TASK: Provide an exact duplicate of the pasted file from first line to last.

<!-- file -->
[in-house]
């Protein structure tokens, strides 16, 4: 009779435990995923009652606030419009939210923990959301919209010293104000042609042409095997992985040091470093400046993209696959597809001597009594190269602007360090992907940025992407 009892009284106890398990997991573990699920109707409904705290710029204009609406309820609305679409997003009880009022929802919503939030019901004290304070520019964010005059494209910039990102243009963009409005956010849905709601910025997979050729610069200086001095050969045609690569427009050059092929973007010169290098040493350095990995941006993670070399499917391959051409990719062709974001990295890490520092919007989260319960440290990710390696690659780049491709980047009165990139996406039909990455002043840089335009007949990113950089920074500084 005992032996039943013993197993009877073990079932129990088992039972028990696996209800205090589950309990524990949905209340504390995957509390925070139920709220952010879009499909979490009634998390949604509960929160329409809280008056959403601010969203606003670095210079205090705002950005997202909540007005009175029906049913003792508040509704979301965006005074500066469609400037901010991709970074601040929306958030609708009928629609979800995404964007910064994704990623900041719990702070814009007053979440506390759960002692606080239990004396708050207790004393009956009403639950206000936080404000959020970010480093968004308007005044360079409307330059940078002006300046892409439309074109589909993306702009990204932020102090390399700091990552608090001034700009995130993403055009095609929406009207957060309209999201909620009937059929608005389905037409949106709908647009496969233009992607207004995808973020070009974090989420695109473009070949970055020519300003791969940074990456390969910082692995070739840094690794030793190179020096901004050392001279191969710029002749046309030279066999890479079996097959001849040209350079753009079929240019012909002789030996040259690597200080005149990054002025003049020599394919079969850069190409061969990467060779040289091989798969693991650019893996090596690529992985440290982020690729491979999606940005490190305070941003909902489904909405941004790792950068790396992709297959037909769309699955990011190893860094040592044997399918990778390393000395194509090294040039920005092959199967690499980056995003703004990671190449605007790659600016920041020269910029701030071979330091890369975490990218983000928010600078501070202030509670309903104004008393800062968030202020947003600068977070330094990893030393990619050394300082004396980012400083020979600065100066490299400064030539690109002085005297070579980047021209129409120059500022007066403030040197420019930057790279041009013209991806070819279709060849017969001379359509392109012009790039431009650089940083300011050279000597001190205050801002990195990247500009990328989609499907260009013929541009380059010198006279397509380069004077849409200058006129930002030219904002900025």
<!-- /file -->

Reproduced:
[in-house]
């Protein structure tokens, strides 16, 4: 009779435990995923009652606030419009939210923990959301919209010293104000042609042409095997992985040091470093400046993209696959597809001597009594190269602007360090992907940025992407 009892009284106890398990997991573990699920109707409904705290710029204009609406309820609305679409997003009880009022929802919503939030019901004290304070520019964010005059494209910039990102243009963009409005956010849905709601910025997979050729610069200086001095050969045609690569427009050059092929973007010169290098040493350095990995941006993670070399499917391959051409990719062709974001990295890490520092919007989260319960440290990710390696690659780049491709980047009165990139996406039909990455002043840089335009007949990113950089920074500084 005992032996039943013993197993009877073990079932129990088992039972028990696996209800205090589950309990524990949905209340504390995957509390925070139920709220952010879009499909979490009634998390949604509960929160329409809280008056959403601010969203606003670095210079205090705002950005997202909540007005009175029906049913003792508040509704979301965006005074500066469609400037901010991709970074601040929306958030609708009928629609979800995404964007910064994704990623900041719990702070814009007053979440506390759960002692606080239990004396708050207790004393009956009403639950206000936080404000959020970010480093968004308007005044360079409307330059940078002006300046892409439309074109589909993306702009990204932020102090390399700091990552608090001034700009995130993403055009095609929406009207957060309209999201909620009937059929608005389905037409949106709908647009496969233009992607207004995808973020070009974090989420695109473009070949970055020519300003791969940074990456390969910082692995070739840094690794030793190179020096901004050392001279191969710029002749046309030279066999890479079996097959001849040209350079753009079929240019012909002789030996040259690597200080005149990054002025003049020599394919079969850069190409061969990467060779040289091989798969693991650019893996090596690529992985440290982020690729491979999606940005490190305070941003909902489904909405941004790792950068790396992709297959037909769309699955990011190893860094040592044997399918990778390393000395194509090294040039920005092959199967690499980056995003703004990671190449605007790659600016920041020269910029701030071979330091890369975490990218983000928010600078501070202030509670309903104004008393800062968030202020947003600068977070330094990893030393990619050394300082004396980012400083020979600065100066490299400064030539690109002085005297070579980047021209129409120059500022007066403030040197420019930057790279041009013209991806070819279709060849017969001379359509392109012009790039431009650089940083300011050279000597001190205050801002990195990247500009990328989609499907260009013929541009380059010198006279397509380069004077849409200058006129930002030219904002900025």